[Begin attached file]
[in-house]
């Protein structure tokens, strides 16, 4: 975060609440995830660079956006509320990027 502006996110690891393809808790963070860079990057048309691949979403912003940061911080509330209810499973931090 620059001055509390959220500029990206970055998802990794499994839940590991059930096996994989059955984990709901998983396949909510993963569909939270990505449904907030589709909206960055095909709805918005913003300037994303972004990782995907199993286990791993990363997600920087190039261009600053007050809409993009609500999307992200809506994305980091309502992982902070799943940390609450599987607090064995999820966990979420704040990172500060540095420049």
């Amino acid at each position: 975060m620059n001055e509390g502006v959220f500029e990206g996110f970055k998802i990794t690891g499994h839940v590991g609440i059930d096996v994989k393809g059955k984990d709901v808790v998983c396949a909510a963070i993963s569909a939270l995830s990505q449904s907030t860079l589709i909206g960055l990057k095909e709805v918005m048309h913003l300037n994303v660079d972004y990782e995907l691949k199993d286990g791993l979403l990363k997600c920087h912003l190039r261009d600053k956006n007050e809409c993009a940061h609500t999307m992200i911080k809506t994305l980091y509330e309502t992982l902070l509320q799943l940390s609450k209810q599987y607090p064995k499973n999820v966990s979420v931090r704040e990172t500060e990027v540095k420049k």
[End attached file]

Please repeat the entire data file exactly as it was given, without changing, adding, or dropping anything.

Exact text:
[in-house]
């Protein structure tokens, strides 16, 4: 975060609440995830660079956006509320990027 502006996110690891393809808790963070860079990057048309691949979403912003940061911080509330209810499973931090 620059001055509390959220500029990206970055998802990794499994839940590991059930096996994989059955984990709901998983396949909510993963569909939270990505449904907030589709909206960055095909709805918005913003300037994303972004990782995907199993286990791993990363997600920087190039261009600053007050809409993009609500999307992200809506994305980091309502992982902070799943940390609450599987607090064995999820966990979420704040990172500060540095420049």
């Amino acid at each position: 975060m620059n001055e509390g502006v959220f500029e990206g996110f970055k998802i990794t690891g499994h839940v590991g609440i059930d096996v994989k393809g059955k984990d709901v808790v998983c396949a909510a963070i993963s569909a939270l995830s990505q449904s907030t860079l589709i909206g960055l990057k095909e709805v918005m048309h913003l300037n994303v660079d972004y990782e995907l691949k199993d286990g791993l979403l990363k997600c920087h912003l190039r261009d600053k956006n007050e809409c993009a940061h609500t999307m992200i911080k809506t994305l980091y509330e309502t992982l902070l509320q799943l940390s609450k209810q599987y607090p064995k499973n999820v966990s979420v931090r704040e990172t500060e990027v540095k420049k």